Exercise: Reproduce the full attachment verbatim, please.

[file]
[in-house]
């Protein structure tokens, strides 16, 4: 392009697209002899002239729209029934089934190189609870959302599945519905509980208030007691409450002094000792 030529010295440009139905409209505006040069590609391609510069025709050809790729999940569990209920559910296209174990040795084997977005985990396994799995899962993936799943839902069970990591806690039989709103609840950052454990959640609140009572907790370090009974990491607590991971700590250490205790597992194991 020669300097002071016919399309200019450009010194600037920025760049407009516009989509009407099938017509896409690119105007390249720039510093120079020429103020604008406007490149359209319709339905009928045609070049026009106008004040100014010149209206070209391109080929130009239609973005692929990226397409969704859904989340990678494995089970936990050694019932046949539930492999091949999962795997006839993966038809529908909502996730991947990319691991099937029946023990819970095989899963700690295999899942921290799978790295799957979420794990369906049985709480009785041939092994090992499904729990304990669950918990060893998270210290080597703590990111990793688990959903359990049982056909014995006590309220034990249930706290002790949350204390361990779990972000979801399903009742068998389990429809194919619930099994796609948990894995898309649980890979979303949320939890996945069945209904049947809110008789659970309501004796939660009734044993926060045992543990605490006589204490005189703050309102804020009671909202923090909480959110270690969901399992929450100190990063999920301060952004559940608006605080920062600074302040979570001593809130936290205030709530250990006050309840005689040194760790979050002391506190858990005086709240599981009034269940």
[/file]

[in-house]
């Protein structure tokens, strides 16, 4: 392009697209002899002239729209029934089934190189609870959302599945519905509980208030007691409450002094000792 030529010295440009139905409209505006040069590609391609510069025709050809790729999940569990209920559910296209174990040795084997977005985990396994799995899962993936799943839902069970990591806690039989709103609840950052454990959640609140009572907790370090009974990491607590991971700590250490205790597992194991 020669300097002071016919399309200019450009010194600037920025760049407009516009989509009407099938017509896409690119105007390249720039510093120079020429103020604008406007490149359209319709339905009928045609070049026009106008004040100014010149209206070209391109080929130009239609973005692929990226397409969704859904989340990678494995089970936990050694019932046949539930492999091949999962795997006839993966038809529908909502996730991947990319691991099937029946023990819970095989899963700690295999899942921290799978790295799957979420794990369906049985709480009785041939092994090992499904729990304990669950918990060893998270210290080597703590990111990793688990959903359990049982056909014995006590309220034990249930706290002790949350204390361990779990972000979801399903009742068998389990429809194919619930099994796609948990894995898309649980890979979303949320939890996945069945209904049947809110008789659970309501004796939660009734044993926060045992543990605490006589204490005189703050309102804020009671909202923090909480959110270690969901399992929450100190990063999920301060952004559940608006605080920062600074302040979570001593809130936290205030709530250990006050309840005689040194760790979050002391506190858990005086709240599981009034269940």